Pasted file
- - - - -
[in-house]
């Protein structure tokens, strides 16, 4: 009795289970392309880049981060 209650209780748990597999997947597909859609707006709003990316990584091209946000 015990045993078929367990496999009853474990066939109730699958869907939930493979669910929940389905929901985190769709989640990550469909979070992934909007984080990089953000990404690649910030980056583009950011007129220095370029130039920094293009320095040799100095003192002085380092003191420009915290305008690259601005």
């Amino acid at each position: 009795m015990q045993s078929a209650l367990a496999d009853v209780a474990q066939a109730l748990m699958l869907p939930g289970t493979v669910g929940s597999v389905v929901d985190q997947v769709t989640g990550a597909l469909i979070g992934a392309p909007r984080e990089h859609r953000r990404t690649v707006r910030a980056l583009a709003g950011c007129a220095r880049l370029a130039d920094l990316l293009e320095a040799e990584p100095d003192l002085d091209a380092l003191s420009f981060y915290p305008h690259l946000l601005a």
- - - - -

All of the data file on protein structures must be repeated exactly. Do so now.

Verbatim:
[in-house]
């Protein structure tokens, strides 16, 4: 009795289970392309880049981060 209650209780748990597999997947597909859609707006709003990316990584091209946000 015990045993078929367990496999009853474990066939109730699958869907939930493979669910929940389905929901985190769709989640990550469909979070992934909007984080990089953000990404690649910030980056583009950011007129220095370029130039920094293009320095040799100095003192002085380092003191420009915290305008690259601005």
């Amino acid at each position: 009795m015990q045993s078929a209650l367990a496999d009853v209780a474990q066939a109730l748990m699958l869907p939930g289970t493979v669910g929940s597999v389905v929901d985190q997947v769709t989640g990550a597909l469909i979070g992934a392309p909007r984080e990089h859609r953000r990404t690649v707006r910030a980056l583009a709003g950011c007129a220095r880049l370029a130039d920094l990316l293009e320095a040799e990584p100095d003192l002085d091209a380092l003191s420009f981060y915290p305008h690259l946000l601005a």